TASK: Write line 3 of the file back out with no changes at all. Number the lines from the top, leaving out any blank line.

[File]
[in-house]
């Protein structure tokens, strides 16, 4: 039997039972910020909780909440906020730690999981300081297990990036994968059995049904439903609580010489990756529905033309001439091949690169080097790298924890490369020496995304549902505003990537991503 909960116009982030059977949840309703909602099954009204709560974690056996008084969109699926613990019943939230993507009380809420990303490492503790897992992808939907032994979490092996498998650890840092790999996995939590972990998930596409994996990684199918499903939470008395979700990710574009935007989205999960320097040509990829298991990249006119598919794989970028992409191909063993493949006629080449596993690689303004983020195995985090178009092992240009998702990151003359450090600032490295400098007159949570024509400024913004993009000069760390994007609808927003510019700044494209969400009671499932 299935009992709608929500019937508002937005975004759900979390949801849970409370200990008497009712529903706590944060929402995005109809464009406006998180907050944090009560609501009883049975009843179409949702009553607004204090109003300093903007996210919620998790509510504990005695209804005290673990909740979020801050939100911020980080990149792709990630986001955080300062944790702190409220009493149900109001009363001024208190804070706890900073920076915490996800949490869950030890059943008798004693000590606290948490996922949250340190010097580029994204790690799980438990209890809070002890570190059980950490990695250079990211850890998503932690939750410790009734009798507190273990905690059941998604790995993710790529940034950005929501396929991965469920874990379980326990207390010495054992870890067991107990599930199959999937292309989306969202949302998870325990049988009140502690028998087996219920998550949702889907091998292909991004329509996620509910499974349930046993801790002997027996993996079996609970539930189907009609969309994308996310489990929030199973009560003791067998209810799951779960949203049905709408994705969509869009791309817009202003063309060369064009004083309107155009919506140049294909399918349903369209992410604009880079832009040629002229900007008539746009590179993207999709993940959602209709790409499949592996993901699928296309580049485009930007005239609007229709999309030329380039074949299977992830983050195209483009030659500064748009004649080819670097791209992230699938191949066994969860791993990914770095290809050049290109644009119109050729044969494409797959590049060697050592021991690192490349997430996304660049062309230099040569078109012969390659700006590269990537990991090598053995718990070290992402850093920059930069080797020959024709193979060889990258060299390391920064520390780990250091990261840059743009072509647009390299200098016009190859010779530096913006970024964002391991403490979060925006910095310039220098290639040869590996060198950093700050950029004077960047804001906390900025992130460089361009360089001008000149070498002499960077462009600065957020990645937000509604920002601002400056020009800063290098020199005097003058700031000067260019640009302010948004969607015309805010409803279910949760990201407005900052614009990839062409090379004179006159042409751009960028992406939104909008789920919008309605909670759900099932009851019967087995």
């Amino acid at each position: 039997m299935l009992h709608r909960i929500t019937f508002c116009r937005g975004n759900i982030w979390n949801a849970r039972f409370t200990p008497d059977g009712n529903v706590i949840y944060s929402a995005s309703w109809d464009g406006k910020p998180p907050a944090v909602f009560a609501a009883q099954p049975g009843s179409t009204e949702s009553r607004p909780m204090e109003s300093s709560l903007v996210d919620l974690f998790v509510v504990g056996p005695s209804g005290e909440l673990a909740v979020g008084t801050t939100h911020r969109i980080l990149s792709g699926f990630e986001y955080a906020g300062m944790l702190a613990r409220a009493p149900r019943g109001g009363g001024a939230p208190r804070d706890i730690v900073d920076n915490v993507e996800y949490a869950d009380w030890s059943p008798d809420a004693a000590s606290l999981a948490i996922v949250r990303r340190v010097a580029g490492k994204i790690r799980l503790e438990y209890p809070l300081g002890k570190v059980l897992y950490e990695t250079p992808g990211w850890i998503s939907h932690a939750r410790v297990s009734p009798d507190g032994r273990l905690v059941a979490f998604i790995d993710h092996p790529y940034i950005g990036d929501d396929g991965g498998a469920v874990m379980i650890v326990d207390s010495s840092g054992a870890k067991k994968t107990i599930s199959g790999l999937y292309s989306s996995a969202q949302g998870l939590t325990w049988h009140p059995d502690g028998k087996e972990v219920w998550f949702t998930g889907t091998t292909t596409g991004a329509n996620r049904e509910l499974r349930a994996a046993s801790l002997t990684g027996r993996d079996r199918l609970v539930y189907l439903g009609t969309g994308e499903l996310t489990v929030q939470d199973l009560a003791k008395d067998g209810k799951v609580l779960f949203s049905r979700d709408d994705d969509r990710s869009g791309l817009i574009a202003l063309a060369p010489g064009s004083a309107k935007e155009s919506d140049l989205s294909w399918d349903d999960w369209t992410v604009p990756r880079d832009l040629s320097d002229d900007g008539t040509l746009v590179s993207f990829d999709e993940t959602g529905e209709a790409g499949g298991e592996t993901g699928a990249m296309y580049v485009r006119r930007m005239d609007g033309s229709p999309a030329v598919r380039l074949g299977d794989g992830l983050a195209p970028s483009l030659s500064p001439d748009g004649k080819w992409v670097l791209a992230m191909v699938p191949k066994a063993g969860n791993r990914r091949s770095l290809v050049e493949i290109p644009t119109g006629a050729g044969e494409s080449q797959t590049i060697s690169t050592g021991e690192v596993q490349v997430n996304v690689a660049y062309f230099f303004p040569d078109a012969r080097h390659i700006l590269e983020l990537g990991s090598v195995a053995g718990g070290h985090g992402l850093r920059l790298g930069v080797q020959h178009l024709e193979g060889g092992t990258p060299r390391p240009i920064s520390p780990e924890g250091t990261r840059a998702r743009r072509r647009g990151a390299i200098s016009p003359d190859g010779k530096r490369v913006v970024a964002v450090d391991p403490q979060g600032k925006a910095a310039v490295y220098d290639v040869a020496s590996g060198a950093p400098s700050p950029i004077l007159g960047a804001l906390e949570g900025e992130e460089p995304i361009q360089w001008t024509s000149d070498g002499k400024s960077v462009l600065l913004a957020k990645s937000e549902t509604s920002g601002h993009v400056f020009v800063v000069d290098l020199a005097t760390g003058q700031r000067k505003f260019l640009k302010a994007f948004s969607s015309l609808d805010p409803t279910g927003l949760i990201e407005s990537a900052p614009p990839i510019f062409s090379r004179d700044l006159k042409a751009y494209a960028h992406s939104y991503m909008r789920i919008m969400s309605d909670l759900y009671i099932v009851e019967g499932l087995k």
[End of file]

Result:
């Amino acid at each position: 039997m299935l009992h709608r909960i929500t019937f508002c116009r937005g975004n759900i982030w979390n949801a849970r039972f409370t200990p008497d059977g009712n529903v706590i949840y944060s929402a995005s309703w109809d464009g406006k910020p998180p907050a944090v909602f009560a609501a009883q099954p049975g009843s179409t009204e949702s009553r607004p909780m204090e109003s300093s709560l903007v996210d919620l974690f998790v509510v504990g056996p005695s209804g005290e909440l673990a909740v979020g008084t801050t939100h911020r969109i980080l990149s792709g699926f990630e986001y955080a906020g300062m944790l702190a613990r409220a009493p149900r019943g109001g009363g001024a939230p208190r804070d706890i730690v900073d920076n915490v993507e996800y949490a869950d009380w030890s059943p008798d809420a004693a000590s606290l999981a948490i996922v949250r990303r340190v010097a580029g490492k994204i790690r799980l503790e438990y209890p809070l300081g002890k570190v059980l897992y950490e990695t250079p992808g990211w850890i998503s939907h932690a939750r410790v297990s009734p009798d507190g032994r273990l905690v059941a979490f998604i790995d993710h092996p790529y940034i950005g990036d929501d396929g991965g498998a469920v874990m379980i650890v326990d207390s010495s840092g054992a870890k067991k994968t107990i599930s199959g790999l999937y292309s989306s996995a969202q949302g998870l939590t325990w049988h009140p059995d502690g028998k087996e972990v219920w998550f949702t998930g889907t091998t292909t596409g991004a329509n996620r049904e509910l499974r349930a994996a046993s801790l002997t990684g027996r993996d079996r199918l609970v539930y189907l439903g009609t969309g994308e499903l996310t489990v929030q939470d199973l009560a003791k008395d067998g209810k799951v609580l779960f949203s049905r979700d709408d994705d969509r990710s869009g791309l817009i574009a202003l063309a060369p010489g064009s004083a309107k935007e155009s919506d140049l989205s294909w399918d349903d999960w369209t992410v604009p990756r880079d832009l040629s320097d002229d900007g008539t040509l746009v590179s993207f990829d999709e993940t959602g529905e209709a790409g499949g298991e592996t993901g699928a990249m296309y580049v485009r006119r930007m005239d609007g033309s229709p999309a030329v598919r380039l074949g299977d794989g992830l983050a195209p970028s483009l030659s500064p001439d748009g004649k080819w992409v670097l791209a992230m191909v699938p191949k066994a063993g969860n791993r990914r091949s770095l290809v050049e493949i290109p644009t119109g006629a050729g044969e494409s080449q797959t590049i060697s690169t050592g021991e690192v596993q490349v997430n996304v690689a660049y062309f230099f303004p040569d078109a012969r080097h390659i700006l590269e983020l990537g990991s090598v195995a053995g718990g070290h985090g992402l850093r920059l790298g930069v080797q020959h178009l024709e193979g060889g092992t990258p060299r390391p240009i920064s520390p780990e924890g250091t990261r840059a998702r743009r072509r647009g990151a390299i200098s016009p003359d190859g010779k530096r490369v913006v970024a964002v450090d391991p403490q979060g600032k925006a910095a310039v490295y220098d290639v040869a020496s590996g060198a950093p400098s700050p950029i004077l007159g960047a804001l906390e949570g900025e992130e460089p995304i361009q360089w001008t024509s000149d070498g002499k400024s960077v462009l600065l913004a957020k990645s937000e549902t509604s920002g601002h993009v400056f020009v800063v000069d290098l020199a005097t760390g003058q700031r000067k505003f260019l640009k302010a994007f948004s969607s015309l609808d805010p409803t279910g927003l949760i990201e407005s990537a900052p614009p990839i510019f062409s090379r004179d700044l006159k042409a751009y494209a960028h992406s939104y991503m909008r789920i919008m969400s309605d909670l759900y009671i099932v009851e019967g499932l087995k």